We, at times, may also refer to financial measures which are considered to be “non-GAAP financial measures” under SEC rules. We have presented these financial measures because we believe that meaningful analysis of our financial performance is enhanced by an understanding of certain additional factors underlying that performance. These financial measures should not be considered an alternative to measures required by accounting principles generally accepted in the United States. Our calculations of these measures may differ from calculations of similar measures used by other companies and you should be careful when comparing these financial measures to those of other companies. Additional information regarding these financial measures, including reconciliations of each non- GAAP financial measure, is available in the subsection of MD&A titled, "Non-GAAP Financial Measures."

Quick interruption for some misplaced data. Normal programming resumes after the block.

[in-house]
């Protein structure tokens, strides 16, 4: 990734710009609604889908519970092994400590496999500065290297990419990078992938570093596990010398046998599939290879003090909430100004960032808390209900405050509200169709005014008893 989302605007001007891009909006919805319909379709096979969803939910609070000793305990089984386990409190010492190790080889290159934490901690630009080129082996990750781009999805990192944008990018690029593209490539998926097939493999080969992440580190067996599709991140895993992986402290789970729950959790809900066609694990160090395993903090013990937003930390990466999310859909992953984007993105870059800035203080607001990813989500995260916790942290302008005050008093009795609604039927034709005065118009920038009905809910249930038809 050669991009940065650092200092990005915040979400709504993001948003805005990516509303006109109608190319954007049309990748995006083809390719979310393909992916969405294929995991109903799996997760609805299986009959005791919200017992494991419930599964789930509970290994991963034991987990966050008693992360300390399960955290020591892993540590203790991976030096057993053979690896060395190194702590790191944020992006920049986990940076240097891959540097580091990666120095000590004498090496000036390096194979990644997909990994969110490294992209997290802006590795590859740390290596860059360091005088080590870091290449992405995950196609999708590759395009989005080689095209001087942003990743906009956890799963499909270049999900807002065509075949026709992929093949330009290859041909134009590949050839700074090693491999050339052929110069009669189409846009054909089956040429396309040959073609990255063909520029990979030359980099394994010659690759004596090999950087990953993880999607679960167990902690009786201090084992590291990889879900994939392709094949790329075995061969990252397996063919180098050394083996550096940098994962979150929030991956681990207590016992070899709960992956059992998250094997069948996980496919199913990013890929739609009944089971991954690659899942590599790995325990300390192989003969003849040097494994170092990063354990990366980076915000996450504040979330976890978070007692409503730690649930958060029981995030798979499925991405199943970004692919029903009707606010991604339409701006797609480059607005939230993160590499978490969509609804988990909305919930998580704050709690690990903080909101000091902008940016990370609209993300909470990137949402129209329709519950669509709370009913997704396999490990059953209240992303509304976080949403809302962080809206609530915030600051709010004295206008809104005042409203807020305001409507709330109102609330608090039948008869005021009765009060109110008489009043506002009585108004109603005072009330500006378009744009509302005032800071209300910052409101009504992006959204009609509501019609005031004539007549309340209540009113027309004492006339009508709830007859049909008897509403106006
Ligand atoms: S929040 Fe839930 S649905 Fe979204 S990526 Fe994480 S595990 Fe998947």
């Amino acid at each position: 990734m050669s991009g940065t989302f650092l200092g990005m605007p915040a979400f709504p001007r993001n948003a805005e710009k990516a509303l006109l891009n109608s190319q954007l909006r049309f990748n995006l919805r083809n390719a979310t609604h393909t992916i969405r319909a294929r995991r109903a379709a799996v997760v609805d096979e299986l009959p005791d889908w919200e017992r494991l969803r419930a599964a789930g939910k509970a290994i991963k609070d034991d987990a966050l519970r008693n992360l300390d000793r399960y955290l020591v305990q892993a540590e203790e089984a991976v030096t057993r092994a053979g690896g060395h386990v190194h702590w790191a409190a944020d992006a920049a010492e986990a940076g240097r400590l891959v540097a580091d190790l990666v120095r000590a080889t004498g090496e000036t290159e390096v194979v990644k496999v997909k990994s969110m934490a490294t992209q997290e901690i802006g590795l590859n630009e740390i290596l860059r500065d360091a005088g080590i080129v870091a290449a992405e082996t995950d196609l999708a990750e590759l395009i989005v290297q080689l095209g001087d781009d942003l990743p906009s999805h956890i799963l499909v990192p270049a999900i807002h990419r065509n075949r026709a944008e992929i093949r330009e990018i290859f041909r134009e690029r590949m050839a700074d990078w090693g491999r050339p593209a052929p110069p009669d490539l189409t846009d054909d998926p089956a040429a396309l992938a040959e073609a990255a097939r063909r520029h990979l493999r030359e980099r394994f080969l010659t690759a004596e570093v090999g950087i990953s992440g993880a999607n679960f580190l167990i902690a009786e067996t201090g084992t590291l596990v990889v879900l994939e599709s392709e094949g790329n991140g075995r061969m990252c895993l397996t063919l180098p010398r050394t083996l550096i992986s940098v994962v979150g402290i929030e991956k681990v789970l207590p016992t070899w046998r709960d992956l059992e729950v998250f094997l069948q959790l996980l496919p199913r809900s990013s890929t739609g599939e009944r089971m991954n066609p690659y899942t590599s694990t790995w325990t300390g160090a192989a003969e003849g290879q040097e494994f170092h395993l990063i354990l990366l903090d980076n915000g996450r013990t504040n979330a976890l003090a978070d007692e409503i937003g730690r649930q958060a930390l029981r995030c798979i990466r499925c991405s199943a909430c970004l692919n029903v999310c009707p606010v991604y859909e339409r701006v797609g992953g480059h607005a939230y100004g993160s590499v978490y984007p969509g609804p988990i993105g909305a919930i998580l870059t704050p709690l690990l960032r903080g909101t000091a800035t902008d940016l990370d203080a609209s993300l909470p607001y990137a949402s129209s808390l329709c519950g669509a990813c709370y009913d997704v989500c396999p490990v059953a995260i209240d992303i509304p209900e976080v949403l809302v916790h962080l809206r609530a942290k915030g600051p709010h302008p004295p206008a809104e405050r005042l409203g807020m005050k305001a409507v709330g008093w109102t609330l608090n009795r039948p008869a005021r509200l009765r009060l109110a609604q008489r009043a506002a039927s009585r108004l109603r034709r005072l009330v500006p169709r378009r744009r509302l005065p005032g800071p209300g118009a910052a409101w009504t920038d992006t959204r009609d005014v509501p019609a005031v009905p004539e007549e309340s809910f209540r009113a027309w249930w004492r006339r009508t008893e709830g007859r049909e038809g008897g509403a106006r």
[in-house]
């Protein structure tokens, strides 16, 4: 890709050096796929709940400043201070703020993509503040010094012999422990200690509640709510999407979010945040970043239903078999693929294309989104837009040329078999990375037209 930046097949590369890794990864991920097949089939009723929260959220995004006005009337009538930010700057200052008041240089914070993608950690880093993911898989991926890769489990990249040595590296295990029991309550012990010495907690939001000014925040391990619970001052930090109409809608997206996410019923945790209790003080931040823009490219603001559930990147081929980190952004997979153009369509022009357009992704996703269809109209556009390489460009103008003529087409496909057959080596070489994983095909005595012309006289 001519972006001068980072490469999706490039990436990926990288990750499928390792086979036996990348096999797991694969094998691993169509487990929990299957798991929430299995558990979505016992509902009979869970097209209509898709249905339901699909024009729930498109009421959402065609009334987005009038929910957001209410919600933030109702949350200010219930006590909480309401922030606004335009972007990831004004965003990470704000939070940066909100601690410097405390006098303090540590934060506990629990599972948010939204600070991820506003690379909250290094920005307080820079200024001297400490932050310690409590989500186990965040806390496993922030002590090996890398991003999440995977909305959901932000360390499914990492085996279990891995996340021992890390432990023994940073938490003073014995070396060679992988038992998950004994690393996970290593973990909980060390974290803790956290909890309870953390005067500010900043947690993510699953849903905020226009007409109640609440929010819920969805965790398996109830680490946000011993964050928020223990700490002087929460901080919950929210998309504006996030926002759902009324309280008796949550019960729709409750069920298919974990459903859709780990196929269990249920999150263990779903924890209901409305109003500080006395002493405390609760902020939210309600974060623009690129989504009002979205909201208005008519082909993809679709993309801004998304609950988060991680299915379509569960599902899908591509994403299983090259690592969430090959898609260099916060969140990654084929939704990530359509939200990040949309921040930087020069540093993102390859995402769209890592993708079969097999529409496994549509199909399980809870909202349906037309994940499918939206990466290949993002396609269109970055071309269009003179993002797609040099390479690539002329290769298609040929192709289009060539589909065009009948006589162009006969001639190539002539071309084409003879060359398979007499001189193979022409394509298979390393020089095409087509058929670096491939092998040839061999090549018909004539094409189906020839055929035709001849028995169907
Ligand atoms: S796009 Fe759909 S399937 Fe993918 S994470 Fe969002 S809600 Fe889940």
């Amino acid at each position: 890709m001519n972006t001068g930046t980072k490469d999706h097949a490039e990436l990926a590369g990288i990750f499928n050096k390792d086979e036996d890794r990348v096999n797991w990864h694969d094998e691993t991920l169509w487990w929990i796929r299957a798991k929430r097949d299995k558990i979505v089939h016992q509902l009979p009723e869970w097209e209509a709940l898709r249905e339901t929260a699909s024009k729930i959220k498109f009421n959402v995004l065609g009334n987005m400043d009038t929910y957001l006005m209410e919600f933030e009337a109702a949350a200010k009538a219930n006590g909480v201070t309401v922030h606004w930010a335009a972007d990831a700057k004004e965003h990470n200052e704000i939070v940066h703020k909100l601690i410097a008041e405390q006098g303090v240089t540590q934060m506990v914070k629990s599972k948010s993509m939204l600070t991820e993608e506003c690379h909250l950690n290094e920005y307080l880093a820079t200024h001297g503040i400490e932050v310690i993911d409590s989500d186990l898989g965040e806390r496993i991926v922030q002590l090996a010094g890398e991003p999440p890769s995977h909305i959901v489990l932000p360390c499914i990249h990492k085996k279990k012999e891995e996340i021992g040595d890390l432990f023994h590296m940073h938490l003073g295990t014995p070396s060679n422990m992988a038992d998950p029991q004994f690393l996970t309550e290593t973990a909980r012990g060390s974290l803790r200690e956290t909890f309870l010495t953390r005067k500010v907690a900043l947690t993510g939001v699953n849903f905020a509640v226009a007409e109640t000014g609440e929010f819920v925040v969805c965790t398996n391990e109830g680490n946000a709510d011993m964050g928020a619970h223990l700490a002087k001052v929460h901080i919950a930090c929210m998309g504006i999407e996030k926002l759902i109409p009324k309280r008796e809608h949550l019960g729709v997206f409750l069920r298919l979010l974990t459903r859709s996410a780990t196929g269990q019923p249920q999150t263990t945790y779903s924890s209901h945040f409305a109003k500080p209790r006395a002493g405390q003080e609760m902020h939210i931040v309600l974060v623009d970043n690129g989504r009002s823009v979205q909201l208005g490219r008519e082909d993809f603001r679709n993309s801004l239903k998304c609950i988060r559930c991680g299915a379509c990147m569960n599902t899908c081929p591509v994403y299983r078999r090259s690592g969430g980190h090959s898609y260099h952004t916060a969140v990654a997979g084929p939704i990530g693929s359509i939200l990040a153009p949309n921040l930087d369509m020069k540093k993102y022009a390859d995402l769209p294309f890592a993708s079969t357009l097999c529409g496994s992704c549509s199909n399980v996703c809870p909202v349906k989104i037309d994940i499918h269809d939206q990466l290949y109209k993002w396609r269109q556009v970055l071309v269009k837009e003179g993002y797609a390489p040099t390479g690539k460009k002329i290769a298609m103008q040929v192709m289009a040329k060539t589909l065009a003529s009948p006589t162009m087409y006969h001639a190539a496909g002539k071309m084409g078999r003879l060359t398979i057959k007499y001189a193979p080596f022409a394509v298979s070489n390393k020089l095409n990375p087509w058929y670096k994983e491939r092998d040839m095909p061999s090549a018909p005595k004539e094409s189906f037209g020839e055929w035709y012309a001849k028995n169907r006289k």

Revenues – Defined

As required by Regulation S-X, we separately present revenues generated as either product revenues or service revenues on our Consolidated Statements of Income for each period presented. When we discuss revenues, we may, at times, refer to revenues summarized differently than the Regulation S-X requirements. The terminology, definitions, and applications of terms that we use to describe revenues may be different from terms used by other companies. We use the following terms to describe revenues:
 
Revenues – Our revenues are presented net of sales returns and allowances.

9


Product Revenues – We define product revenues as revenues generated from sales of capital equipment, which includes steam sterilizers, low temperature liquid chemical sterilant processing systems, washing systems, VHP® technology, water stills, and pure steam generators; integrated OR; surgical lights and tables; and the consumable family of products, which includes SYSTEM 1 and 1E consumables, V-Pro consumables, sterility assurance products, skin care products, and cleaning consumables.